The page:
Within a month of the pandemic starting the customer quadrupled the order quantity to 16,000 per month per part. Martello says that it would not have been feasible to achieve even half that amount using the other plant in the factory, which would have meant turning away business. As it was, the Brother cell was able to cope and started paying for itself and making a profit from day one. The operator only had to load and unload the conveyors and keep an eye on production, so was free to run other machines.

By the middle of 2020, due to the success of the cell, Roscomac transferred all the remaining work from the FMS and started planning for its removal. As the Brother cell was working flat out, this work was initially put on to 40-taper machining centres, but to add more high-speed capacity, a third Speedio M140X2 was hired from Whitehouse Machine Tools and operated as a manually-loaded machine.

“It really focused the mind, seeing the operator having to attend the machine almost continuously during the relatively short Op 10 and Op 20 cycles, so we decided to purchase a second fully automated Brother cell, exactly like the first,” says Martello. “Whitehouse supplies them as turnkey installations with time studies, programs, fixtures and tooling. We have the skills to do this in-house, but we are very busy at the moment with the surging medical work. In any case, we find that we learn a lot from Whitehouse each time they prepare and supply a fully functioning production cell, so we get the benefit of knowledge transfer, along with their experience of the best way to produce parts most efficiently.”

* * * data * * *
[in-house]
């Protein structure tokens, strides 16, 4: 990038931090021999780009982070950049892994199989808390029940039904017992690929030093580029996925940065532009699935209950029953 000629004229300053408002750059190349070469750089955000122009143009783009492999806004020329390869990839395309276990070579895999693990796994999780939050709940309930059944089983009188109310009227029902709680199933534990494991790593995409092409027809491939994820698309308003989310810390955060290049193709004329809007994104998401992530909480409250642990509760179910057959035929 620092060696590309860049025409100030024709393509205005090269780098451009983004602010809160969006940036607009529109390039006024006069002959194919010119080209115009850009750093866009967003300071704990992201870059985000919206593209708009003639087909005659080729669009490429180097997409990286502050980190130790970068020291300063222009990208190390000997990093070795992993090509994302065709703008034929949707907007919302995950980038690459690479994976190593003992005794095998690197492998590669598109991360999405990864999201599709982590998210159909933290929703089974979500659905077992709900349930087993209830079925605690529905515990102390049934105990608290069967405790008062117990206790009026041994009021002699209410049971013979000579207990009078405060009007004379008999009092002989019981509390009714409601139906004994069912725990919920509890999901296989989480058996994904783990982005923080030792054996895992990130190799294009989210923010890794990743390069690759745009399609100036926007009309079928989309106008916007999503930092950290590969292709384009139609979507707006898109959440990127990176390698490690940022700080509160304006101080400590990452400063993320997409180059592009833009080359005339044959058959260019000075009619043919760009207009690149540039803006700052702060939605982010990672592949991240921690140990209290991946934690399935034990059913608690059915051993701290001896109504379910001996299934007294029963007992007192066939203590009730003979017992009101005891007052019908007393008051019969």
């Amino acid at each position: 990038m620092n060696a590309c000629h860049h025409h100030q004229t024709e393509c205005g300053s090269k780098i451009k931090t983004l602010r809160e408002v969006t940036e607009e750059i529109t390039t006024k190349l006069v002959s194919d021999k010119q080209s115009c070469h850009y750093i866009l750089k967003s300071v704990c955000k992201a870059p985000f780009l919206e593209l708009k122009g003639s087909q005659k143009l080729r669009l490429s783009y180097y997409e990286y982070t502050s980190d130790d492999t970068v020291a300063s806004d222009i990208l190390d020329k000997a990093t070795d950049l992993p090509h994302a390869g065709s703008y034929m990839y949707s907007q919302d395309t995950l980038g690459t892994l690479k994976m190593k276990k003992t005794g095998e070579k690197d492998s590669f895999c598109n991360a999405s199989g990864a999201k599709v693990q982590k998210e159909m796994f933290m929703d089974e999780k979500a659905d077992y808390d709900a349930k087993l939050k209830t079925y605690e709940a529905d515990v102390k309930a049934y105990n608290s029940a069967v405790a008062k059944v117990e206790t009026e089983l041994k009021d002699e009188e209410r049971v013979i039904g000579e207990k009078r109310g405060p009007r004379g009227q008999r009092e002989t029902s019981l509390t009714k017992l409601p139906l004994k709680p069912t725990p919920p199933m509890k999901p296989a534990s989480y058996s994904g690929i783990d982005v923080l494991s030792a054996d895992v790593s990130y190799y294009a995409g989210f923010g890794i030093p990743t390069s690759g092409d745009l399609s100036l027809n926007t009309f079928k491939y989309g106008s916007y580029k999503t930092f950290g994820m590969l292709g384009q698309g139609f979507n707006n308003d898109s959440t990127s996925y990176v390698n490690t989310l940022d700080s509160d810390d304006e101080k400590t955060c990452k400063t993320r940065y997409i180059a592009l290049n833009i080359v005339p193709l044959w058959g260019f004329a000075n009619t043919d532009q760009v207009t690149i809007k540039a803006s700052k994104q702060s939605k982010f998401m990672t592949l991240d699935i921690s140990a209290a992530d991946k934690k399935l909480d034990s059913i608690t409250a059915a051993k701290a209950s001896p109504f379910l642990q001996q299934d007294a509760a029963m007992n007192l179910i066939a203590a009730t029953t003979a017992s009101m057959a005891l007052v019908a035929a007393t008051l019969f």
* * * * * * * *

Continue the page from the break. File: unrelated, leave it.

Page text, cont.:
The Speedio M140X2 has a machining volume of 200 x 440 x 305 mm and incorporates a 2000 rpm turning table. Together with the +120° to -30° swivel of the trunnion carrying the table, the two extra rotary CNC axes are useful for automatically positioning components in-cycle for predominantly three-axis machining, although there is some four- and five-axis simultaneous metalcutting within certain cycles.

High machining productivity comes in part from simultaneous movement in the X, Y, Z, A and C axes, plus tool change when the machine is not cutting. Tool change time from the 22-position magazine is 0.9 seconds, giving 1.4 seconds chip-to-chip, while spindle start/stop is completed in 0.2 seconds. Cutting feed rate is up to 30 m/min, with 50 m/min rapids.

The Feedio robotic component handling system option exploits this speed to the maximum by delivering parts to the spindle faster than an operator is able to, and without interruption. The plug-and-play automation unit, which communicates with the machining centre via a Profibus interface, features a six-axis ABB robot and the manufacturer’s smart teach pendant incorporating a customised Speedio page.

A camera-based vision system and built-in PC allow the robot to detect raw material on the upper input conveyor. After machining, components return to an output conveyor positioned below the first.

Martello regards the Brother cell, based on very fast 30-taper machines, as being the ideal solution for machining aluminium components, in this case for medical applications. The five-axis capability and turnover station enables the completion of mainly 3+2 machining in two operations without manual handling. Some fully interpolative five-axis sequences are also completed. Jobs requiring straightforward three-axis prismatic cycles without any need for the rotary axes will in future be machined in the cell, if expedient, simply to take advantage of the automation.